After setting up, I started on the 20 meter band and called CQ for a few minutes.
The first two stations I worked were in Texas (KF9RX and K5RX).
The third station (W6LEN) was in California.
Honestly, it was/is hard for me to fathom how in the world 10 watts into a tabletop telescoping whip antenna could work a station exactly 2,083 miles (3,352 km)–and three time zones away–from my picnic table. I’m sure W6LEN has a great antenna on the other end, but I bet he would be surprised to learn that my 10 watt signal was being radiated by such a wee antenna.
I then worked stations in Florida (K2WO), Minnesota (N0UR), and New Hampshire (W2NR) and decided to move to 17 meters.
On 17 meters I worked W2NR in New Hampshire once again.
I should note here that each time you work a station on a different band or with a different mode, it counts as a separate contact in POTA. In other words, my contacts with W2NR on 20 meters and 17 meters counts as two logged contacts toward my overall QSO count. I’m very appreciative of hunters who go out of their way to work me on different bands and modes: those extra contacts help me achieve a valid activation in short order.
I then moved to 40 meters and worked stations from Tennessee, West Virginia, Ohio, and Michigan.
Here’s a video of the entire activation. It’s a long video as it starts at set-up and continues until my last contact. There are no edits in this video–it’s a real-time, real-life deal and contains all of my bloopers:
Note that in the video I had the KX3’s volume maxed out so that it could be picked up by my iPhone microphone. The KX3’s wee internal speaker was vibrating the chassis ever so slightly. On the 40 meter band, it resonated enough that it moved the encoder slightly. Next time, I’ll plan to bring a portable external speaker (if you have any suggestions of good ones, let me know).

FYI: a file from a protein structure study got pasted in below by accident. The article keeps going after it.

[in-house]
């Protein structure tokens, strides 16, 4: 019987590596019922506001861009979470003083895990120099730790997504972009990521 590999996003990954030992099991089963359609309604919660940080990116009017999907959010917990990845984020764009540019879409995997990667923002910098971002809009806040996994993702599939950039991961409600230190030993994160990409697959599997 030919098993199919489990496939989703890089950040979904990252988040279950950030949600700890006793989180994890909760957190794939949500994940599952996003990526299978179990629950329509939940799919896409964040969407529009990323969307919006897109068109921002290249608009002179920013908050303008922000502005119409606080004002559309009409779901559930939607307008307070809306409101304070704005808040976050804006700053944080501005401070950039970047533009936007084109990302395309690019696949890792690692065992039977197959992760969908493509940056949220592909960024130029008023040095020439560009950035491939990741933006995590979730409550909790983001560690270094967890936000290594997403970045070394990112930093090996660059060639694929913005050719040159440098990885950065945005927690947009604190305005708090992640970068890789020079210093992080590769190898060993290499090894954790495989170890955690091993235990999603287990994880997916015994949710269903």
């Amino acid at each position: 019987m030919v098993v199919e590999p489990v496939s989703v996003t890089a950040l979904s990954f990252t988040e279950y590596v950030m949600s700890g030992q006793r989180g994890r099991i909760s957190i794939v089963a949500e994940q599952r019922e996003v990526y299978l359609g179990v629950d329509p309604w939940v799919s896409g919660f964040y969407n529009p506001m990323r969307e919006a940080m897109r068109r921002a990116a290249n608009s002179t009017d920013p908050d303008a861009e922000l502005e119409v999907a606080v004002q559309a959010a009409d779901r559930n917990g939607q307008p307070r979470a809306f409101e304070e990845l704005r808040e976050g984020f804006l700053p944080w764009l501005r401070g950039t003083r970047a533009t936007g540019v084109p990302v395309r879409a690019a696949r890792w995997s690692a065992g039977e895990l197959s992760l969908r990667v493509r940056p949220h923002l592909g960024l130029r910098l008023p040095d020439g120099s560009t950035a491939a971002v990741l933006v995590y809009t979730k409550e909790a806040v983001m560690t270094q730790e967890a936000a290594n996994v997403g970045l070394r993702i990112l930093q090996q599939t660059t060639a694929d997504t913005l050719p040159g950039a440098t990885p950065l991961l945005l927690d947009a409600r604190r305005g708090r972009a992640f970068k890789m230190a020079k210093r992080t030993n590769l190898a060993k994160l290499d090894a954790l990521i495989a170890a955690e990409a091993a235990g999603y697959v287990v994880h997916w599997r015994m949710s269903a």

And here’s a QSOmap of the activation:
Bioenno 3aH LiFePo battery
I should also add that I’m very pleased with my new Bioenno 3aH LiFePo 12V battery. You can see it in the photo above–it’s slim, lightweight, and very compact.
I purchased it during Bioenno’s Black Friday sale. I was a little concerned it might not have enough capacity to carry me through multiple activations–my other LiFePo batteries re 4.5 and 15 aH–but that does not seem to be the case at all! Not only did it provide nearly an hour of intense use on this activation, but it also powered three activations the previous day–all four activations on one charge! Brilliant!
As I mentioned in a previous post, this was one of those activations that reminded me of the magic of low-power radio. It was incredibly fun!
For all of those phone/SSB operators out there, I will eventually see how successful I can be doing a phone-only activation with the AX1 antenna. I’ll plan to make a video of it as well. I’ll need to plan this for a day when I have more time to spend on the air and at a site where I know I’ll have internet access to spot myself to the POTA network. SSB isn’t quite as effective as CW when operating with a setup this modest. Still–it can be done! It just requires a little more patience. Please let me know if this sort of thing would interest you.
Until then, Happy New Year and 73s to everyone!